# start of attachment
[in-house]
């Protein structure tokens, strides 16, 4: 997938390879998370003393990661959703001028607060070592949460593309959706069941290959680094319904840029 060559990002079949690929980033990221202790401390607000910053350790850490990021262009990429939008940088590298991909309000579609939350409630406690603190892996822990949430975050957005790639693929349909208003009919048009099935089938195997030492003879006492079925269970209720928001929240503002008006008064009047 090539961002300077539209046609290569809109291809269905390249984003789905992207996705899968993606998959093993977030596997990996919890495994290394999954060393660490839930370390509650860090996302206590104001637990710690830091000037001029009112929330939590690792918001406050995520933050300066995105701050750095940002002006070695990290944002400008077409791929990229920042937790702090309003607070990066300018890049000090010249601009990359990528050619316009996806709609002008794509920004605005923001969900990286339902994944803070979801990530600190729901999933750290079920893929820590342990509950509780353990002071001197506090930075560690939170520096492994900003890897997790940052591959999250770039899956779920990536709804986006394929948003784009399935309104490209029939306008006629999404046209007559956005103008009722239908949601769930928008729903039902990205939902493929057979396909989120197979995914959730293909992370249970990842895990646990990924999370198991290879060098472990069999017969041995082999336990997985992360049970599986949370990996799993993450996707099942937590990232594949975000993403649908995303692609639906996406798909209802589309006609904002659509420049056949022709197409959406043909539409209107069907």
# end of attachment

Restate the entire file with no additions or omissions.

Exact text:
[in-house]
């Protein structure tokens, strides 16, 4: 997938390879998370003393990661959703001028607060070592949460593309959706069941290959680094319904840029 060559990002079949690929980033990221202790401390607000910053350790850490990021262009990429939008940088590298991909309000579609939350409630406690603190892996822990949430975050957005790639693929349909208003009919048009099935089938195997030492003879006492079925269970209720928001929240503002008006008064009047 090539961002300077539209046609290569809109291809269905390249984003789905992207996705899968993606998959093993977030596997990996919890495994290394999954060393660490839930370390509650860090996302206590104001637990710690830091000037001029009112929330939590690792918001406050995520933050300066995105701050750095940002002006070695990290944002400008077409791929990229920042937790702090309003607070990066300018890049000090010249601009990359990528050619316009996806709609002008794509920004605005923001969900990286339902994944803070979801990530600190729901999933750290079920893929820590342990509950509780353990002071001197506090930075560690939170520096492994900003890897997790940052591959999250770039899956779920990536709804986006394929948003784009399935309104490209029939306008006629999404046209007559956005103008009722239908949601769930928008729903039902990205939902493929057979396909989120197979995914959730293909992370249970990842895990646990990924999370198991290879060098472990069999017969041995082999336990997985992360049970599986949370990996799993993450996707099942937590990232594949975000993403649908995303692609639906996406798909209802589309006609904002659509420049056949022709197409959406043909539409209107069907």